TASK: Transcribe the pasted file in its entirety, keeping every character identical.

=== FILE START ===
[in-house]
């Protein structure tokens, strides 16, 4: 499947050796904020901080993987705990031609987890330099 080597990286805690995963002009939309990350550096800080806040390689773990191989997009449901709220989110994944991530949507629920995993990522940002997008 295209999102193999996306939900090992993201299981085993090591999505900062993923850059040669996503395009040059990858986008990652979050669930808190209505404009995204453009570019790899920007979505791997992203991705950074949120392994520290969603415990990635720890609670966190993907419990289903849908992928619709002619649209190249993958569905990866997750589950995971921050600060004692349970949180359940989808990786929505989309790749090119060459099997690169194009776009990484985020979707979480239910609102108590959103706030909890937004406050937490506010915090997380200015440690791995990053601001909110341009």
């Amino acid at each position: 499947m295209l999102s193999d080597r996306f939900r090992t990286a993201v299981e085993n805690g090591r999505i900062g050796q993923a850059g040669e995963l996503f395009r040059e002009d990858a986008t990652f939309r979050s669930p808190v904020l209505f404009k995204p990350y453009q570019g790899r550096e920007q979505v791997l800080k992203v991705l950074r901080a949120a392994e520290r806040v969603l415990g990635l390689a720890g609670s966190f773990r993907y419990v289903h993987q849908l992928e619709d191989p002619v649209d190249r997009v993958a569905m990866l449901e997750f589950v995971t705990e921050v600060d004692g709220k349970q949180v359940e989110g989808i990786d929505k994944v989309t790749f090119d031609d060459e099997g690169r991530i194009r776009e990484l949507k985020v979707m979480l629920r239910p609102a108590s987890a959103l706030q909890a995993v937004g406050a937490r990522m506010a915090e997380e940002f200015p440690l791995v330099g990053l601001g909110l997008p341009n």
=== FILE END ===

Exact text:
[in-house]
């Protein structure tokens, strides 16, 4: 499947050796904020901080993987705990031609987890330099 080597990286805690995963002009939309990350550096800080806040390689773990191989997009449901709220989110994944991530949507629920995993990522940002997008 295209999102193999996306939900090992993201299981085993090591999505900062993923850059040669996503395009040059990858986008990652979050669930808190209505404009995204453009570019790899920007979505791997992203991705950074949120392994520290969603415990990635720890609670966190993907419990289903849908992928619709002619649209190249993958569905990866997750589950995971921050600060004692349970949180359940989808990786929505989309790749090119060459099997690169194009776009990484985020979707979480239910609102108590959103706030909890937004406050937490506010915090997380200015440690791995990053601001909110341009």
């Amino acid at each position: 499947m295209l999102s193999d080597r996306f939900r090992t990286a993201v299981e085993n805690g090591r999505i900062g050796q993923a850059g040669e995963l996503f395009r040059e002009d990858a986008t990652f939309r979050s669930p808190v904020l209505f404009k995204p990350y453009q570019g790899r550096e920007q979505v791997l800080k992203v991705l950074r901080a949120a392994e520290r806040v969603l415990g990635l390689a720890g609670s966190f773990r993907y419990v289903h993987q849908l992928e619709d191989p002619v649209d190249r997009v993958a569905m990866l449901e997750f589950v995971t705990e921050v600060d004692g709220k349970q949180v359940e989110g989808i990786d929505k994944v989309t790749f090119d031609d060459e099997g690169r991530i194009r776009e990484l949507k985020v979707m979480l629920r239910p609102a108590s987890a959103l706030q909890a995993v937004g406050a937490r990522m506010a915090e997380e940002f200015p440690l791995v330099g990053l601001g909110l997008p341009n």